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A Lesson in Humility

The first new car I owned was a 1988 Dodge Shadow. It was stolen one night because I did not secure it properly. I lived on the east side of town and the majority of my commitments were west.


During Wednesday night Bible Study at my ministry, I told the people what happened. Their love and compassion was overwhelming. One woman gave me a check for insurance. Another woman gave me a check for a new registration. Deacon James Boykin offered me a car to use temporarily. He told me to meet him at his house the next day and he would loan me one of his cars.


The next day I went to his home and my eyes lit up as I saw all these wonderful cars in his driveway. I thought I would have my pick of some cool whips. He took me to his garage to show me what he was loaning me and to my surprise it was not what I expected. He gave me a 1970 Volkswagen van that looked like it has been in a war. It had one seat, no air, no heat, and no music. But I was gracious and took it.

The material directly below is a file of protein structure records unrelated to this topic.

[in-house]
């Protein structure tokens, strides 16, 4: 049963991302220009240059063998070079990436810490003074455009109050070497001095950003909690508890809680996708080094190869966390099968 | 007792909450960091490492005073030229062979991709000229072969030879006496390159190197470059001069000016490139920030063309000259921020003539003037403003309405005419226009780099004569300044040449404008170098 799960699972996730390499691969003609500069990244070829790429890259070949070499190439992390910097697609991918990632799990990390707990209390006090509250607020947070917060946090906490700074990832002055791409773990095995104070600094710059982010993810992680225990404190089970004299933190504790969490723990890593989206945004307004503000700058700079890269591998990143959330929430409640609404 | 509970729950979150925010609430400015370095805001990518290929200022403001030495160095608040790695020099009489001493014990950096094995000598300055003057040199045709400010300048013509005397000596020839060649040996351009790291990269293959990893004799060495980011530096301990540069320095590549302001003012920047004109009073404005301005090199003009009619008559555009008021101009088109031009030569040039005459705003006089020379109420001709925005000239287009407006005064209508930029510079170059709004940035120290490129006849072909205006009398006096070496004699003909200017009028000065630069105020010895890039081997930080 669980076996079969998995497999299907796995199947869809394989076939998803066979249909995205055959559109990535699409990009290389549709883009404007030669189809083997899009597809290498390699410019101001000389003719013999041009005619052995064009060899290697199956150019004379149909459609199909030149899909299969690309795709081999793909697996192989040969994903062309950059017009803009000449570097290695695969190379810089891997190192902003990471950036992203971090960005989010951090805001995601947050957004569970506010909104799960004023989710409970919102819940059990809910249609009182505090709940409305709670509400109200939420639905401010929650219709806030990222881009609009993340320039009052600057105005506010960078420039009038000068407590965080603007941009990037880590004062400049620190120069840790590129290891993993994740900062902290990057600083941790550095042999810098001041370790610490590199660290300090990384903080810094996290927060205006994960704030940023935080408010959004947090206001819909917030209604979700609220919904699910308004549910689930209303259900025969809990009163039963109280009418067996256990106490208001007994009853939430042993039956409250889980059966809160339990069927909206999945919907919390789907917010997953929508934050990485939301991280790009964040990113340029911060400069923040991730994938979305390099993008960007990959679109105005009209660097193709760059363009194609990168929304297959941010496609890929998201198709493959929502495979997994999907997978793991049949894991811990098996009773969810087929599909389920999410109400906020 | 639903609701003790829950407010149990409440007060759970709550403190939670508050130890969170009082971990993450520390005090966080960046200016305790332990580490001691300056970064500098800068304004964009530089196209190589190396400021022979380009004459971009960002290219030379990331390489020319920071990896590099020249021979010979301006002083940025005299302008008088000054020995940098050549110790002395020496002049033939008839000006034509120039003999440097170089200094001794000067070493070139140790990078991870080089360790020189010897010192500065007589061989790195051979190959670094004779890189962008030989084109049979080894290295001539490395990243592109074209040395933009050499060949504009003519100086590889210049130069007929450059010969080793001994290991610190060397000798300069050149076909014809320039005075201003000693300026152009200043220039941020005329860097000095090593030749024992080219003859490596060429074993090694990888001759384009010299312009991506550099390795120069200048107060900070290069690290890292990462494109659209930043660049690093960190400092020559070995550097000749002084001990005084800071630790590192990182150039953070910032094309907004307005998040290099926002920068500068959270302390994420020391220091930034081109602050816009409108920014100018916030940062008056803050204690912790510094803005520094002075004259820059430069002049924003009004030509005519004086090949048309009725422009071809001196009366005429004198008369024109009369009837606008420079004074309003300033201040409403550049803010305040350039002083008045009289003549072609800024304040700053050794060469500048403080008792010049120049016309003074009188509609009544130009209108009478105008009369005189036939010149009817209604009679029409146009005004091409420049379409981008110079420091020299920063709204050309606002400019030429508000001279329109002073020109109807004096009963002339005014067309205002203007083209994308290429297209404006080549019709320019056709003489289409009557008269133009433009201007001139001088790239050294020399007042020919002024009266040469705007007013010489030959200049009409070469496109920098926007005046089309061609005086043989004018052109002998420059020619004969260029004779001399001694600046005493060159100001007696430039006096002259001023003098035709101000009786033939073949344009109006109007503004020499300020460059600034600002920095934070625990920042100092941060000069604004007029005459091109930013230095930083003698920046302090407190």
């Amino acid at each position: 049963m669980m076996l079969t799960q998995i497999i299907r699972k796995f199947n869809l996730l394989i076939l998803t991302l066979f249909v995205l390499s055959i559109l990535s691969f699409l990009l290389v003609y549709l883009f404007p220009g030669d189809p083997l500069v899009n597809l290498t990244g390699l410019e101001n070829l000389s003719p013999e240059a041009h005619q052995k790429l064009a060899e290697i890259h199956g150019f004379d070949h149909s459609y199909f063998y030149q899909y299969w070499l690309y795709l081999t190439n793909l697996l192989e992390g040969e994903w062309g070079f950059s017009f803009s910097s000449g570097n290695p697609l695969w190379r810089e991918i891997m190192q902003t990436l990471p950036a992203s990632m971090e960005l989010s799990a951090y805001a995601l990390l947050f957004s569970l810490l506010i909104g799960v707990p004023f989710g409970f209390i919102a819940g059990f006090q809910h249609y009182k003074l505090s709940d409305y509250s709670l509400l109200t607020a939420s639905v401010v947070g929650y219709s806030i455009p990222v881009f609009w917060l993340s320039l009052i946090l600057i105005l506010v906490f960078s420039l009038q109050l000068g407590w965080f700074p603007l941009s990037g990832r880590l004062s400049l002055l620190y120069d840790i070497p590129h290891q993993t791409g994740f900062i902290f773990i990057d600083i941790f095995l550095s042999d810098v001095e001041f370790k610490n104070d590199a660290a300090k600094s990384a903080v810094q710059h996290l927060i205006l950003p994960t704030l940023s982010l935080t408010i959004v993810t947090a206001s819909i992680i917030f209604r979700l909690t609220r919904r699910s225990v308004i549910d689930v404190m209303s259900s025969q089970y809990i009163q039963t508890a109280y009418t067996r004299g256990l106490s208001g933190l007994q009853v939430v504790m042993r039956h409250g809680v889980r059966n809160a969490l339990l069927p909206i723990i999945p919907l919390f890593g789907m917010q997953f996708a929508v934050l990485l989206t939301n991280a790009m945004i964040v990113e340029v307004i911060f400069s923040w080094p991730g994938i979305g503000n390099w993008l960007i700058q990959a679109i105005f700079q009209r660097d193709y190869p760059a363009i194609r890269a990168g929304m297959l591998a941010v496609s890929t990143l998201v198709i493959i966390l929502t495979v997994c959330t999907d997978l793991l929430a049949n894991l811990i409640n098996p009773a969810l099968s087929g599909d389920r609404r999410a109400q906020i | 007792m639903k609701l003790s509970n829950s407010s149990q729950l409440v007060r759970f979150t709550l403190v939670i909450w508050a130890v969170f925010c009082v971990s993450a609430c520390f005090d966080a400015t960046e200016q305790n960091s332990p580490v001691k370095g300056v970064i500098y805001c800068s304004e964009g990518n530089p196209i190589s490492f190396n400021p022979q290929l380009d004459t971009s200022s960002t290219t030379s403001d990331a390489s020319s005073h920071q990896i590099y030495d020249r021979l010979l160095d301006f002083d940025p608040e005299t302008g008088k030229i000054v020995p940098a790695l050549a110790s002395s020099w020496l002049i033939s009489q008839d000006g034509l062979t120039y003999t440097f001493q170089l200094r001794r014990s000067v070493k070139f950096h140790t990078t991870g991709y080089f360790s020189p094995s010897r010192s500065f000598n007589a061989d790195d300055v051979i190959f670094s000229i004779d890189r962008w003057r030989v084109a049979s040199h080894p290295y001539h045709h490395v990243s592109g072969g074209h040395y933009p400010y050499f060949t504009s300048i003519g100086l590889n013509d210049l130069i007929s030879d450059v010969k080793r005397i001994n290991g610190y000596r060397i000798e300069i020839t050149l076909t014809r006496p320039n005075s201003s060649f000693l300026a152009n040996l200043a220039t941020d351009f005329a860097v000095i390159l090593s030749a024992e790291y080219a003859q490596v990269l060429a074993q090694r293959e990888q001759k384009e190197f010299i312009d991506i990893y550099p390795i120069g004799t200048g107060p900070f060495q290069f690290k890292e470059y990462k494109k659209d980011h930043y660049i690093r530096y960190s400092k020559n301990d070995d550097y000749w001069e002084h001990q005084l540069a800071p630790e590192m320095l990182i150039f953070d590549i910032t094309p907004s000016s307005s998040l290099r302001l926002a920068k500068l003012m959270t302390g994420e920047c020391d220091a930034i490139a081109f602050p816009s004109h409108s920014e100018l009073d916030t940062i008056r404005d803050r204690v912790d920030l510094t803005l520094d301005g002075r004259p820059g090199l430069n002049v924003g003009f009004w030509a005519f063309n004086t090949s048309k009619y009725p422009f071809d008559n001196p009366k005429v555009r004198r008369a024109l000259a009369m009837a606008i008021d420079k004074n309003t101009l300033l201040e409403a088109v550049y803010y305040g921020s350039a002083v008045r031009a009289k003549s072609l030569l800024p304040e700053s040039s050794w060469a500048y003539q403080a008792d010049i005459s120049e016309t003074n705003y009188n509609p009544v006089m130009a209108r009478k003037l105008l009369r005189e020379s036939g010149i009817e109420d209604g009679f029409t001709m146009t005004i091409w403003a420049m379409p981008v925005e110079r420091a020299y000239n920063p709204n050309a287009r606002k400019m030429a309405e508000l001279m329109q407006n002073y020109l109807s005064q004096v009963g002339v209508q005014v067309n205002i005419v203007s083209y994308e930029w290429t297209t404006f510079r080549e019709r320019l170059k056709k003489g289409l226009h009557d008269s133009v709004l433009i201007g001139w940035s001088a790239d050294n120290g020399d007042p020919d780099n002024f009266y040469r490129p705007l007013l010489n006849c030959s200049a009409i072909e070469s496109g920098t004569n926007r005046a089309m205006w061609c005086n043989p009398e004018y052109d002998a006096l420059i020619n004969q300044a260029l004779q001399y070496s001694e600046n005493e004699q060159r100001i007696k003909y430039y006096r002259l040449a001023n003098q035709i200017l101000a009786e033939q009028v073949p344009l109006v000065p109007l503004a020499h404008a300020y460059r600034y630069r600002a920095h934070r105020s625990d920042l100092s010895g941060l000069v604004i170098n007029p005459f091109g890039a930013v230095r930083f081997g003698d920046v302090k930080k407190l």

Eventually, I got used to it and found that it was the right car for me to drive. I had plenty of time to think, pray, and gather my thoughts about my life and my future. Not to mention no one would ride anywhere with me so I was always in the van alone. After a few months I got back on my feet, purchased a new car, and returned the van to Deacon Boykin.


I took the van back to him and he asked me if I wanted to buy it. I said, "no thank you", but appreciated his generosity during a difficult time in my life. He then said, "I see something in you. A person with pride would not be seen in a car like that, but you drove it and did care what people thought about you. That tells me you have humility. You will go far in life."


Deacon Boykin passed away a few years ago, but I will always remember the lesson on humility I learned from him. As I young man, I was always encouraged and inspired by his wisdom. The greatest life lessons are not always learned from reading books or listening to lectures. Some of the best lessons I learned came from experiencing life at its worst and learning that a little humble pie doesn't taste that bad.


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